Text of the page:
Every year a major West End musical visits Manchester to spend time in the city over Christmas. Previous years have seen Shrek, West Side Story and The Lion King visit and this year it is the turn of The Bodyguard to thrill Manchester’s festive audiences.

Based on the Warner Bros. film written by the acclaimed, Oscar-nominated screenwriter Lawrence Kasdan (Raiders of the Lost Ark, The Big Chill, The Empire Strikes Back), with a book by Drama Desk Award-nominated Alexander Dinelaris, this extraordinary new production of THE BODYGUARD is directed by the award-winning Thea Sharrock (Sunshine Boys, Equus, The Misanthrope).

Former Secret Service agent, Frank Farmer (Stuart Reid) is hired to protect superstar Rachel Marron (Alexandra Burke) from an unknown stalker (Mike Denman). Each expects to be in charge – what they don't expect is to fall in love…

This is one spectacular show! From the B of the bang The Bodyguard has you on the edge of your seat and Burke lights up the stage from the opening number until the final curtain. Her vocals are at times astonishing and the entire press night audience weren’t afraid to show their appreciation with cheers and applause reverberating around the auditorium all night.

This show however isn’t all about Burke and Whitney Houston’s most famous tracks. There is a story here as well and if anywhere this is where the production lets itself down slightly. Whilst the story is sound and compelling, at times it just does not appear that the majority of those acting it believe in it enough to provide convincing performances. The acting on the whole seems very wooden and more like a script reading than a live performance.

A triumph of this show is the versatile set. Expanding and contracting into a multitude of shapes as the story unfolds. Designed by Tim Hatley it really is a sight to see with flames leaping from the stage and a mist masking scene changes it is brought to life by pin-point lighting design from Mark Henderson. Clever projections interacting with the live on-stage action provides a cinematic feel to the show.

Reid as the former Secret Service man turned Bodyguard is convincing in the role, keeping in the background until required. His interaction with Burke is touching at times but it is his scenes with young Fletcher (Marron’s son) who is played by 6 different young actors on a rotational basis that really bring a warm glow to your heart.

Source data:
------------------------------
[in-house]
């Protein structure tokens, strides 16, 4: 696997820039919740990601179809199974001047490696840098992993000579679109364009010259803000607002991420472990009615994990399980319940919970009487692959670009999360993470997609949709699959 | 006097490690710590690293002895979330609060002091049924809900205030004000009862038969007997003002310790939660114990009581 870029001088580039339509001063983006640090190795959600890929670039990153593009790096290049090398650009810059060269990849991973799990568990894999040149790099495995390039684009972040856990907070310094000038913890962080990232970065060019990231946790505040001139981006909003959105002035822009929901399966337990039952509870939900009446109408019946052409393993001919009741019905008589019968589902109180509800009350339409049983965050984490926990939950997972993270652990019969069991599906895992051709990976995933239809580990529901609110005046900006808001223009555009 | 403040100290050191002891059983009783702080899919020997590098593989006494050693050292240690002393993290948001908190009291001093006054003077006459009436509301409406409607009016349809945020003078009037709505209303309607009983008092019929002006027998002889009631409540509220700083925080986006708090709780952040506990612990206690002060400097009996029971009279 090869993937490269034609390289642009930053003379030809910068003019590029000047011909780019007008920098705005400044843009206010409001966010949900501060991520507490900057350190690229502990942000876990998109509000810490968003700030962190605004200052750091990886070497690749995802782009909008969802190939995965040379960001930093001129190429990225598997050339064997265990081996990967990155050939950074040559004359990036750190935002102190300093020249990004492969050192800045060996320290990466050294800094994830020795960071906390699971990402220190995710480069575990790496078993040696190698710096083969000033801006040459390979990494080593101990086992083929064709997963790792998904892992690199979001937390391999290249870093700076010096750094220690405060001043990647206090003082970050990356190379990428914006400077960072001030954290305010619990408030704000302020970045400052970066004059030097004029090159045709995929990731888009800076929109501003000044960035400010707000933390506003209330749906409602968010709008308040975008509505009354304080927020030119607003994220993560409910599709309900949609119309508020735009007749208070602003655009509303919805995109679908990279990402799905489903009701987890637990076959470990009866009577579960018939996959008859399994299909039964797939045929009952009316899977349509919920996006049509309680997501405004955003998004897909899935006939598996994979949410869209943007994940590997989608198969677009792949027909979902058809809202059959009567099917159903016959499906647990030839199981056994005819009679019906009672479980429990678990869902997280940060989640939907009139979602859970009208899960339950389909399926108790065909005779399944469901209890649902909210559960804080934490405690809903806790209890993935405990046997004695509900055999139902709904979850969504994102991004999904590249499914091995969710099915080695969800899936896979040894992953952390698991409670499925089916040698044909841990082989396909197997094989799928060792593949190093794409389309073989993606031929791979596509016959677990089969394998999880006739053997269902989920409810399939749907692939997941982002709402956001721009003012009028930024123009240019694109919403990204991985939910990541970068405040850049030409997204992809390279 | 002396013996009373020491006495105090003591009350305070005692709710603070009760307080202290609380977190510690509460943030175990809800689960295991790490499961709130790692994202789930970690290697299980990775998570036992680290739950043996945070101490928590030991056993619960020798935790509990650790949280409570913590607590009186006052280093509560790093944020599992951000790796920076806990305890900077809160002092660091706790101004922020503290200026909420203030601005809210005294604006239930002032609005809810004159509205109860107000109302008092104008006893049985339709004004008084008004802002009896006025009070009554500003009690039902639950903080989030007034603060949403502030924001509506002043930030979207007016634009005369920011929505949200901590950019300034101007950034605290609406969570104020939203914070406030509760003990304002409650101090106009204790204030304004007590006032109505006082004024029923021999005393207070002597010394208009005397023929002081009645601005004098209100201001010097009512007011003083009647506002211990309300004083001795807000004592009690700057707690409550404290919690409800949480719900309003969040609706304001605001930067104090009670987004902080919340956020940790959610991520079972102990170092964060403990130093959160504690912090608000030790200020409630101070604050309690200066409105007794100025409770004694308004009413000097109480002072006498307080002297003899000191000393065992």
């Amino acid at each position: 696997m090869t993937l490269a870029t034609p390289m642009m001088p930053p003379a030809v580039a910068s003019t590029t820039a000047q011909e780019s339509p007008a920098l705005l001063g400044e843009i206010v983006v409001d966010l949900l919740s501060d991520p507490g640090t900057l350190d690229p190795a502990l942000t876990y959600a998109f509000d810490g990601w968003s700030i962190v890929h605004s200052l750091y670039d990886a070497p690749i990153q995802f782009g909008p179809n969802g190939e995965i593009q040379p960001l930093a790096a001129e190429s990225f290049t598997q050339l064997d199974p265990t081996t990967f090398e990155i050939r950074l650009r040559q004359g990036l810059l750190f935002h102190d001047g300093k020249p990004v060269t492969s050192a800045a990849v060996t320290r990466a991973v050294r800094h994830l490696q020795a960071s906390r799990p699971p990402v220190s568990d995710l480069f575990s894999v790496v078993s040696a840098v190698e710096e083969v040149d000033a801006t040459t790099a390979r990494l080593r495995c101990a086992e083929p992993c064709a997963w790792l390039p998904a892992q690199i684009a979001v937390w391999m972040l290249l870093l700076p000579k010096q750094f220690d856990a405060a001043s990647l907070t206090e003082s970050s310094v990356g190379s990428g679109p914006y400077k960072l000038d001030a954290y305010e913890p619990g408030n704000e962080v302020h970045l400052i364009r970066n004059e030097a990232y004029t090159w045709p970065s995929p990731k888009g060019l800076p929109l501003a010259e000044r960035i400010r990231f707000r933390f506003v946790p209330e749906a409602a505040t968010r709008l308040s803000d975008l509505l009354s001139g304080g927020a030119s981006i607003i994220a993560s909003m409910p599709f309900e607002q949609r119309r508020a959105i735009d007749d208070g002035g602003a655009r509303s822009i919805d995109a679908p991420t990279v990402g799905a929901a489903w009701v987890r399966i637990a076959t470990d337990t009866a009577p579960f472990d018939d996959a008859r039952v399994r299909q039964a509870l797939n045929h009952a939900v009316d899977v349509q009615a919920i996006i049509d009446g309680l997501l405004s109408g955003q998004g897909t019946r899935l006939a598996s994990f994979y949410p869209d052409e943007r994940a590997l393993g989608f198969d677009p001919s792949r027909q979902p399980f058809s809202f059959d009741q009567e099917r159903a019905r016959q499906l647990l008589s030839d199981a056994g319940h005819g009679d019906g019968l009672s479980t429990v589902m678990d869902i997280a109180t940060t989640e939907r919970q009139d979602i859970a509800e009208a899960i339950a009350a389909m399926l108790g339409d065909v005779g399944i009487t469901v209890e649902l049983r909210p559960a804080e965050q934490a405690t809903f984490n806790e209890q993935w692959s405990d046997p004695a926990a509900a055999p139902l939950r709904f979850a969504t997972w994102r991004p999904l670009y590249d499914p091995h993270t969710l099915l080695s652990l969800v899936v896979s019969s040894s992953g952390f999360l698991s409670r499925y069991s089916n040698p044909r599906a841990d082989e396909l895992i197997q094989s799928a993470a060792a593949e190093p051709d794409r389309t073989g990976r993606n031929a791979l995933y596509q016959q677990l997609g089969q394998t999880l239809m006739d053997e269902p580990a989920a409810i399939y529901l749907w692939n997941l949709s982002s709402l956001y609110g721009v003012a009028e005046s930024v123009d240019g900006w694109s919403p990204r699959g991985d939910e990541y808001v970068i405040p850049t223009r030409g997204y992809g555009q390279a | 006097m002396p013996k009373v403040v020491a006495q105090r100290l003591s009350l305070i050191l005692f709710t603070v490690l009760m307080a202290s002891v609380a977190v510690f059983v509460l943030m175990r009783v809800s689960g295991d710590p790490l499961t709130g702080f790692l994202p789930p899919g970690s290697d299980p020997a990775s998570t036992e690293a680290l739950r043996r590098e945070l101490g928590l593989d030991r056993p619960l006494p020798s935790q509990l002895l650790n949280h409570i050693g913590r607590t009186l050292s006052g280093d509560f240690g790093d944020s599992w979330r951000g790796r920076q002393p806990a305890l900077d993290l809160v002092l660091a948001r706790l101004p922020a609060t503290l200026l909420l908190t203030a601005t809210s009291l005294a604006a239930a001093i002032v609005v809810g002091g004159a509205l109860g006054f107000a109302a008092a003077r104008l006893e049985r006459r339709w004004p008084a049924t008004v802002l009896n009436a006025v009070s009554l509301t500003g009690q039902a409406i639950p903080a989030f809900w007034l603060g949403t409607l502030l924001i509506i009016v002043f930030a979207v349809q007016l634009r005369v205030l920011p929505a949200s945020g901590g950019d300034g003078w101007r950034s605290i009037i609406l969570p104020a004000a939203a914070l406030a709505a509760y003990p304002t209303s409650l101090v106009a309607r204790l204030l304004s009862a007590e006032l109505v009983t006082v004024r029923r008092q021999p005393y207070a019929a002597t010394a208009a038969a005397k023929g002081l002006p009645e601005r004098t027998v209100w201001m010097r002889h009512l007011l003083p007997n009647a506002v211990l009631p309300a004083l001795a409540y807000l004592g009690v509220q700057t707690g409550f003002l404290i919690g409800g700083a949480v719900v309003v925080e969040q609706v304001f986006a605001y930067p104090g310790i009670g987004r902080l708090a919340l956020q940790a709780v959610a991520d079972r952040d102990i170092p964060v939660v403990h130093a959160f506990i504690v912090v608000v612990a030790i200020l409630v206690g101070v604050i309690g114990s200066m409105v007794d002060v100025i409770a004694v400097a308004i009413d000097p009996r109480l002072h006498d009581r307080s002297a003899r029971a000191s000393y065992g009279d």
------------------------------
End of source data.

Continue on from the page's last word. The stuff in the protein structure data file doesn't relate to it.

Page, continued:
Melissa James is a name to watch out for in the future. As Marron’s sister, Nicky she brings huge talent to the stage as she watches her sister fall for the Bodyguard and jealousy rages. As Burke’s understudy for the title role it can’t be long before James is headlining such a show herself.

One of the standout performances of the night was that of the stalker played by Mike Denham. Despite not saying a word all night he plays the menacing psychopath perfectly. With more than a hint of ‘Bond villain” about him, his appearances on stage were greeted by gasps from some audience members as you were not quite sure what he was about to do next. The simple scene using the gun with a laser sight was utterly chilling and uncomfortable to be part of, but a genius piece of theatre. These scenes highlighted once again the stunning lighting design from Henderson.

An 8 piece band led by Tom Gearing are hidden somewhere backstage and you don’t see sight of them until the curtain falls at the end of the show and they are projected onto the curtain. This is a real shame in my view as they deserve more appreciation than they got. I am sure there was a logical reason why the orchestra pit wasn’t utilised for this particular show.

The Bodyguard is a great show and an extremely enjoyable night out. Houston fans will not find fault with it as Burke is stunning throughout. With a little more conviction from the cast in the acting department this show could be sensational!

The Bodyguard plays at the Palace Theatre until the 9th January 2016 and more information can be found at http://www.atgtickets.com/shows/the-bodyguard/palace-theatre-manchester/

Reviewer: Paul Downham

Reviewed: 9th December 2015